As shown in FIGURES 2, 4 and 5, the bottom face 12b of the base 12 is provided with a plurality of recesses or undercut portions 22 below the grooves 13 at locations corresponding to the locations of the posts 150 and locking tabs 15d of the ribbon 15 when the ribbon is installed within the grooves. After the ribbon 15 is thus installed, the locking tabs 15d are bent at rigt angles "to the plane of the ribbon by an appropriate tool (not shown) from the under side of the circuit board. This effectively locks the ribbon 15 in position on the circuit board 10.
By virtue of the double rail arrangement provided by the conductive ribbon 15, the component leads 19 extending through the holes 17 in the base 12 can be welded to both rails 15a, 15b if desired rather than to only a single rail. Welding a lead 19 to both rails of the ribbon 15 essentially connects the lead to two conductors which are in parallel and thus provides redundant circuitry with .4 its attendant reliability. Where such a redundant circuit arrangement is not desired, the rails may be split and individual rails directed to different portions of the circuit, as shown in area 24 in FIGURE 1. Splitting the rails in this fashion enables cross-over connections in the same circuit deck.
In actual operation, the manufacturing procedure for the circuit board 10 is as follows:
First, the ribbon receiving grooves 13, clearance holes 17 and tab recesses 22 are machined or etched at appropriate locations in the insulating base 12.
Second, the electrically conductive ribbon 15 is cut to proper length for installation in the grooves 13, the length being measured from an appropriate reference point on the ribbon, such as one of the posts 15c, so that the post positions will be aligned with the tab recesses 22 when the ribbon is installed. The ribbon 15 is then bent to the shape of the grooves 13 and inserted into the grooves.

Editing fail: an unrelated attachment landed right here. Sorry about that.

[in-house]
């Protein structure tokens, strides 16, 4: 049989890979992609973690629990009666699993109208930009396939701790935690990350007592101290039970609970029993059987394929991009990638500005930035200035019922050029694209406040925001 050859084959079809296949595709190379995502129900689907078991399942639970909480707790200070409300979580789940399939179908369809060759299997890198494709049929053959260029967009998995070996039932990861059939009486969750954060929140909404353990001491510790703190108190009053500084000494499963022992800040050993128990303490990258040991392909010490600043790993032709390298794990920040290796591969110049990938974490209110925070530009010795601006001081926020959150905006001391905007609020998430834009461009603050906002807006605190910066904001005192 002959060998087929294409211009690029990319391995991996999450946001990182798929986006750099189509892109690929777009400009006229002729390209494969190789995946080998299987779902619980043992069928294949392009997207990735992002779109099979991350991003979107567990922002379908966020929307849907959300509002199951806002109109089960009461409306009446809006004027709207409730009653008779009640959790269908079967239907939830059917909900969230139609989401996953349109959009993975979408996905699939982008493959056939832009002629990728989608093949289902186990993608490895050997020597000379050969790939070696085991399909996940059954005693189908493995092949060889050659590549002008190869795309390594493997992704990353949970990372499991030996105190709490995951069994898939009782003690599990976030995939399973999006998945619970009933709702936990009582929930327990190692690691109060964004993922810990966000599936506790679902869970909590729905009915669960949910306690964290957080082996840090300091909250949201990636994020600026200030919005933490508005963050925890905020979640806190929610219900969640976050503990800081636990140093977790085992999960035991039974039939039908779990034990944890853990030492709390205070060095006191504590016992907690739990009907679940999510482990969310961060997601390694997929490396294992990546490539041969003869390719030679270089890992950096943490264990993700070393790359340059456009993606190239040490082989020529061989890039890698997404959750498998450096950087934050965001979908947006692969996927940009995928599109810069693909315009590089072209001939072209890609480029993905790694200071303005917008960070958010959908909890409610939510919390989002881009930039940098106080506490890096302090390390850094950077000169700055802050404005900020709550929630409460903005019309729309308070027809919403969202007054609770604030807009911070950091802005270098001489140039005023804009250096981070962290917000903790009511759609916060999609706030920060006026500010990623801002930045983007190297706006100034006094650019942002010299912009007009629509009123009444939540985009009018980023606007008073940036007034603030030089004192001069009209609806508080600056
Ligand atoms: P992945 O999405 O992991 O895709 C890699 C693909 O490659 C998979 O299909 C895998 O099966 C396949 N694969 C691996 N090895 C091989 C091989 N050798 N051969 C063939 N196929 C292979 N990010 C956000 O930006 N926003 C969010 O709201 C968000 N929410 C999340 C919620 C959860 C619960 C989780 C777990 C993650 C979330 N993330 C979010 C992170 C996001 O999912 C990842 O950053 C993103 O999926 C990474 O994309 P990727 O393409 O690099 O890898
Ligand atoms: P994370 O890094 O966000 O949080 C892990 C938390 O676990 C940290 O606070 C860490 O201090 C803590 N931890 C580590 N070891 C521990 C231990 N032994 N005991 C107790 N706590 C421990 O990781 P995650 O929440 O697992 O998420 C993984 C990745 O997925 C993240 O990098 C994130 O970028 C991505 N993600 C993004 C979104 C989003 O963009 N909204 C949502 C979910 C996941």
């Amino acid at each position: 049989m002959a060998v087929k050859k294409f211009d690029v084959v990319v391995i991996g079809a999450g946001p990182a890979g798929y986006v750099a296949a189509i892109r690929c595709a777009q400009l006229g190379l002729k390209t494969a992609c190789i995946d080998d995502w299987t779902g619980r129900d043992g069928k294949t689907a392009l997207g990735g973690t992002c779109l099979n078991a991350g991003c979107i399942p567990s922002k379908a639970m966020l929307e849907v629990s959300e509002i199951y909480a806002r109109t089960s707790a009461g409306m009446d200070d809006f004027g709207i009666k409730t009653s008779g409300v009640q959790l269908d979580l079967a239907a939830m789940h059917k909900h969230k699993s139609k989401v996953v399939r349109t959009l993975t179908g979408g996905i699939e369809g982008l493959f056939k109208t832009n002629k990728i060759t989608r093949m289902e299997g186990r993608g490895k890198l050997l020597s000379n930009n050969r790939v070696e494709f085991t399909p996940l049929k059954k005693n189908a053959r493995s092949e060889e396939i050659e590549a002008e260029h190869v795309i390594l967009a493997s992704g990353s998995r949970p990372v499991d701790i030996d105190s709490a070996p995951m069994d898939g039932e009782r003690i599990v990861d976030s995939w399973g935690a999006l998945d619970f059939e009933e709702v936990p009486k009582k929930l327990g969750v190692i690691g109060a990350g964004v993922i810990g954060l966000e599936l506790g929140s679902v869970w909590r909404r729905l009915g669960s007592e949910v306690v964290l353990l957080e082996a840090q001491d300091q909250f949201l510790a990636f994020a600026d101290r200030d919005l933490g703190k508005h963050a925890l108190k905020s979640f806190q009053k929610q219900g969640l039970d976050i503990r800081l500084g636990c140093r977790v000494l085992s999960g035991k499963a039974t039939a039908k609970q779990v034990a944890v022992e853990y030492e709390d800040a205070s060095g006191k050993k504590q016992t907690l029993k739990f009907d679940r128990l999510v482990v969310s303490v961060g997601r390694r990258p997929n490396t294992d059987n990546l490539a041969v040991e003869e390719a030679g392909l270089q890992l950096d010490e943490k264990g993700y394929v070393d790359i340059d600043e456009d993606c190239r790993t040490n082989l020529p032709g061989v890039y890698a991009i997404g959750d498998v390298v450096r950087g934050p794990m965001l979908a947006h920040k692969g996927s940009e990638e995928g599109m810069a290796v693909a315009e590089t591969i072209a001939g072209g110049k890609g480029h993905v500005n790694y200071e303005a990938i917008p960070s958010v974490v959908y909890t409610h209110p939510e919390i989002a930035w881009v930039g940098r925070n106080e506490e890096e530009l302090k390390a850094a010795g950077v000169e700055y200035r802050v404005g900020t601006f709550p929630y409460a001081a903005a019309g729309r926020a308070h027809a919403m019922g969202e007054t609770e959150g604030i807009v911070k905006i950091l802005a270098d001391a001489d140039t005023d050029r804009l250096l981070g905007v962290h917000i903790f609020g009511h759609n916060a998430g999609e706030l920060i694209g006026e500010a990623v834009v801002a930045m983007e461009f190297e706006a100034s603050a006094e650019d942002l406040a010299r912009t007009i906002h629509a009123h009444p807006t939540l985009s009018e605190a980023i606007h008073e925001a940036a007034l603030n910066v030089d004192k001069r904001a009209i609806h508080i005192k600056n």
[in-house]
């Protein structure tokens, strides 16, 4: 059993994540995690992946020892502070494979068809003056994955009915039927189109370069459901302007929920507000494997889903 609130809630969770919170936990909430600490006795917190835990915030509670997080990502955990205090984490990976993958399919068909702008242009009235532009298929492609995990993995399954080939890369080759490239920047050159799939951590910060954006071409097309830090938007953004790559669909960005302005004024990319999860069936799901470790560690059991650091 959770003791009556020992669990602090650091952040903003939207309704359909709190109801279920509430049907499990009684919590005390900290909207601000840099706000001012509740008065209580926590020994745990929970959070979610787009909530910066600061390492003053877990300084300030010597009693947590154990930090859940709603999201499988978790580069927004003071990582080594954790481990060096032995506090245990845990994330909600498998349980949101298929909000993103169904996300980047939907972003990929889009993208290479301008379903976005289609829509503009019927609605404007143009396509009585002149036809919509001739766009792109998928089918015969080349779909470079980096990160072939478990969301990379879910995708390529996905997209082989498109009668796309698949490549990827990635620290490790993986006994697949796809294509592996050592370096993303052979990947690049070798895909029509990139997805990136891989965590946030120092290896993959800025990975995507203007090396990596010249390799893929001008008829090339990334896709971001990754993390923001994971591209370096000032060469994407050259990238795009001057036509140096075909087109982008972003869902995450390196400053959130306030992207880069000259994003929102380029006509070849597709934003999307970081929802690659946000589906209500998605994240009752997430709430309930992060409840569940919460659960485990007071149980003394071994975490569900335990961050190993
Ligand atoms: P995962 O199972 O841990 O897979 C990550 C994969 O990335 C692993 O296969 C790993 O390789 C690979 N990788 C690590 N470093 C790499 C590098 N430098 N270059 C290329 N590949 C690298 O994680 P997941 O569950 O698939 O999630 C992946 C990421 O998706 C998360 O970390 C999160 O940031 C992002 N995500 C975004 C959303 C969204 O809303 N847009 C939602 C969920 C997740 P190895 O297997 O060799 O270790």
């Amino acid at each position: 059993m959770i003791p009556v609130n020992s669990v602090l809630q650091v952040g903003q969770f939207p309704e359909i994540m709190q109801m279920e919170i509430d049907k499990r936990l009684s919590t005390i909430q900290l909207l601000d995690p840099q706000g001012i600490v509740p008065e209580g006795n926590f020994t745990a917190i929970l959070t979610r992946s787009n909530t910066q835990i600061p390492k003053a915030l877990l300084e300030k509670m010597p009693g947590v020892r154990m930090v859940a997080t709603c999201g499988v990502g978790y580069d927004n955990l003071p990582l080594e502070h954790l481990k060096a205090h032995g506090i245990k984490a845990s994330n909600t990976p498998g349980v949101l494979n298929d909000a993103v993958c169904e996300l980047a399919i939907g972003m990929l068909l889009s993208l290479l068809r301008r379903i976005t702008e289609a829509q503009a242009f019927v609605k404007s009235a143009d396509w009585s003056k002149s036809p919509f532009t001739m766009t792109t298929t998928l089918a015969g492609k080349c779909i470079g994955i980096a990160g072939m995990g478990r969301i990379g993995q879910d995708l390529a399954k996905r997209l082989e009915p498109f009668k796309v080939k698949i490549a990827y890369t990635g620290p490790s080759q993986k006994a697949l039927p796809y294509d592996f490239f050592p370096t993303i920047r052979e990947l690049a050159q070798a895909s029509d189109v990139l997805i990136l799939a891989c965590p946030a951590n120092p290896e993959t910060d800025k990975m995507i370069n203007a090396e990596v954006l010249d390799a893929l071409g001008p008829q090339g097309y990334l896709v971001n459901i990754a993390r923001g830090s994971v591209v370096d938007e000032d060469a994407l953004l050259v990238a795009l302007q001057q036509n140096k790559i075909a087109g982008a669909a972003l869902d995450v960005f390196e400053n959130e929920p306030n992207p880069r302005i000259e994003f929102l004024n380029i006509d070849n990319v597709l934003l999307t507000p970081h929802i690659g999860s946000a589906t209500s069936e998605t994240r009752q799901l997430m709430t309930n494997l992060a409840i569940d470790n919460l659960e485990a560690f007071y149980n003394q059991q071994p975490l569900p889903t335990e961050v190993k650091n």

After thus positioning the ribbon 15, the locking tabs 15d are bent at right angles to the ribbon from beneath the circuit board 10 to lock the ribbon in place. After this, the upper ribbon rail 15a is split and bent wherever circuit cross-overs are desired and redundant circuitry is not necessary.
After the conductive circuit trace pattern has been thus defined by the installation of the ribbon 15, the components 20 are moved into position beneath the base 12 and the conductive component leads 19 are passed through the clearance holes 17 to position the leads adjacent the ribbon 15. The leads 19 are then welded or soldered to one or more of the conductive rails 15a, 15b of the ribbon 15.
The resultant circuit board 10 is rugged, reliable, capable of withstanding typical welding heats, easily repairable, provides redundant circuitry or crossovers in the same circuit deck, and provides essentially all of the advantages of manual point-to-point wiring with considerably less assembly time.
1. An electronic circuit board comprising:
a substantially planar, electrically insulating layer having a plurality of grooves in one surface thereof, said grooves defining at least a portion of a circuit trace pattern, said layer also having at least one clearance hole extending through said layer adjacent to and in communication with said grooves, said layer also having a plurality of recesses in the surface of said layer opposite that in which said grooves are located;
and an electrically conductive ribbon positioned within said grooves, the width of said ribbon being substantially perpendicular to the plane of said layer, said ribbon including a plurality of parallel electrically conductive rails joined together at spaced apart intervals by a plurality of posts bridging between said rails.
2. A device as set forth in claim 1, wherein each post terminates at one end in a locking tab.
3. A device as set forth in claim 2, wherein said locking tab is arrow-shaped.
4. A device as set forth in claim 1, wherein only one of said rails is at least partially within said grooves and the remaining rails are completely outside said layer and capable of deflection relative to the plane of the rail retained within said grooves.
5. A device as set forth in claim 1, and further including a plurality of electrical components having electrically conductive leads passing through said clearance holes in contact with at least one rail of said ribbon.
6. A device as set forth in claim 5, wherein some of said conductive leads contact more than one rail of said ribbon.
7. A device as set forth in claim 6, wherein said conductive leads are welded to said ribbon.
(References on following page) References Cited UNITED STATES PATENTS Duffy.
McHugh 17468.5 5 Huetten et a]. 174-685 Ruehlemann.
Cartelli 339-18 6 FOREIGN PATENTS 255,512 7/1926 Great Britain.
DARRELL L. CLAY, Primary Examiner US. Cl. X.R.